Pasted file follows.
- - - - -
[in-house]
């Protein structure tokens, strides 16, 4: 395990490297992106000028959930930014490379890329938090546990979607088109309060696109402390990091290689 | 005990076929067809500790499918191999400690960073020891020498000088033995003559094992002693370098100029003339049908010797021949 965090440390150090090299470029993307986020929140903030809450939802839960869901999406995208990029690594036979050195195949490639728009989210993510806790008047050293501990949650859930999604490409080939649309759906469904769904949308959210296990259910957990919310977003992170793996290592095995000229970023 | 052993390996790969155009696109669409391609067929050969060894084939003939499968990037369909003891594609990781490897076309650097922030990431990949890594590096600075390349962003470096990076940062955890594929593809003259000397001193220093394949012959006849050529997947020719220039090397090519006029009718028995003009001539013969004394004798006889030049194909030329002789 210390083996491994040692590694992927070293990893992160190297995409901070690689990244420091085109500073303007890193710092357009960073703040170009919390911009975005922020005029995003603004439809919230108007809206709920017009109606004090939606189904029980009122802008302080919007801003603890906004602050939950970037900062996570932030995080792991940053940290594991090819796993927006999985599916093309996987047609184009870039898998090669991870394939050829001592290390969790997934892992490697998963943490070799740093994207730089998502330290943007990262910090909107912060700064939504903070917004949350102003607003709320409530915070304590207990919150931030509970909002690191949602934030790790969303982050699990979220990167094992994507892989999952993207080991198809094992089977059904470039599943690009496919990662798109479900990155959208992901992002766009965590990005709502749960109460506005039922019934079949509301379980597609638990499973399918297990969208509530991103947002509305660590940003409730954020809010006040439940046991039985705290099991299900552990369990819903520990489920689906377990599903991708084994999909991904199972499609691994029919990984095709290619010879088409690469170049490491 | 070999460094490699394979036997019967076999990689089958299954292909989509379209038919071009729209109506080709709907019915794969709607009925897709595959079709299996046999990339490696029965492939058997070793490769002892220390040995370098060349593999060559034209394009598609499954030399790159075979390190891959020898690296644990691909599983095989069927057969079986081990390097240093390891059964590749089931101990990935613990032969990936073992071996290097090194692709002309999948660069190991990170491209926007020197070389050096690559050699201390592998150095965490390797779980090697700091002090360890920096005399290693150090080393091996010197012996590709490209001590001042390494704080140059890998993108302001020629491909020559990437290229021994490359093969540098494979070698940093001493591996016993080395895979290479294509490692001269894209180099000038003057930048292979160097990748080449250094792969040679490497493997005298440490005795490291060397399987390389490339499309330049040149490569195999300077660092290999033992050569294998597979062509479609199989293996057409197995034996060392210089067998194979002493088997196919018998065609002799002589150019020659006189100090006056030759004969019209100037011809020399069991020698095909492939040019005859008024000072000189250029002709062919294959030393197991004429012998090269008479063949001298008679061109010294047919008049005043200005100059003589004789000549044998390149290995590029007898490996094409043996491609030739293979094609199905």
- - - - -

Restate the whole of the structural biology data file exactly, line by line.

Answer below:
[in-house]
């Protein structure tokens, strides 16, 4: 395990490297992106000028959930930014490379890329938090546990979607088109309060696109402390990091290689 | 005990076929067809500790499918191999400690960073020891020498000088033995003559094992002693370098100029003339049908010797021949 965090440390150090090299470029993307986020929140903030809450939802839960869901999406995208990029690594036979050195195949490639728009989210993510806790008047050293501990949650859930999604490409080939649309759906469904769904949308959210296990259910957990919310977003992170793996290592095995000229970023 | 052993390996790969155009696109669409391609067929050969060894084939003939499968990037369909003891594609990781490897076309650097922030990431990949890594590096600075390349962003470096990076940062955890594929593809003259000397001193220093394949012959006849050529997947020719220039090397090519006029009718028995003009001539013969004394004798006889030049194909030329002789 210390083996491994040692590694992927070293990893992160190297995409901070690689990244420091085109500073303007890193710092357009960073703040170009919390911009975005922020005029995003603004439809919230108007809206709920017009109606004090939606189904029980009122802008302080919007801003603890906004602050939950970037900062996570932030995080792991940053940290594991090819796993927006999985599916093309996987047609184009870039898998090669991870394939050829001592290390969790997934892992490697998963943490070799740093994207730089998502330290943007990262910090909107912060700064939504903070917004949350102003607003709320409530915070304590207990919150931030509970909002690191949602934030790790969303982050699990979220990167094992994507892989999952993207080991198809094992089977059904470039599943690009496919990662798109479900990155959208992901992002766009965590990005709502749960109460506005039922019934079949509301379980597609638990499973399918297990969208509530991103947002509305660590940003409730954020809010006040439940046991039985705290099991299900552990369990819903520990489920689906377990599903991708084994999909991904199972499609691994029919990984095709290619010879088409690469170049490491 | 070999460094490699394979036997019967076999990689089958299954292909989509379209038919071009729209109506080709709907019915794969709607009925897709595959079709299996046999990339490696029965492939058997070793490769002892220390040995370098060349593999060559034209394009598609499954030399790159075979390190891959020898690296644990691909599983095989069927057969079986081990390097240093390891059964590749089931101990990935613990032969990936073992071996290097090194692709002309999948660069190991990170491209926007020197070389050096690559050699201390592998150095965490390797779980090697700091002090360890920096005399290693150090080393091996010197012996590709490209001590001042390494704080140059890998993108302001020629491909020559990437290229021994490359093969540098494979070698940093001493591996016993080395895979290479294509490692001269894209180099000038003057930048292979160097990748080449250094792969040679490497493997005298440490005795490291060397399987390389490339499309330049040149490569195999300077660092290999033992050569294998597979062509479609199989293996057409197995034996060392210089067998194979002493088997196919018998065609002799002589150019020659006189100090006056030759004969019209100037011809020399069991020698095909492939040019005859008024000072000189250029002709062919294959030393197991004429012998090269008479063949001298008679061109010294047919008049005043200005100059003589004789000549044998390149290995590029007898490996094409043996491609030739293979094609199905």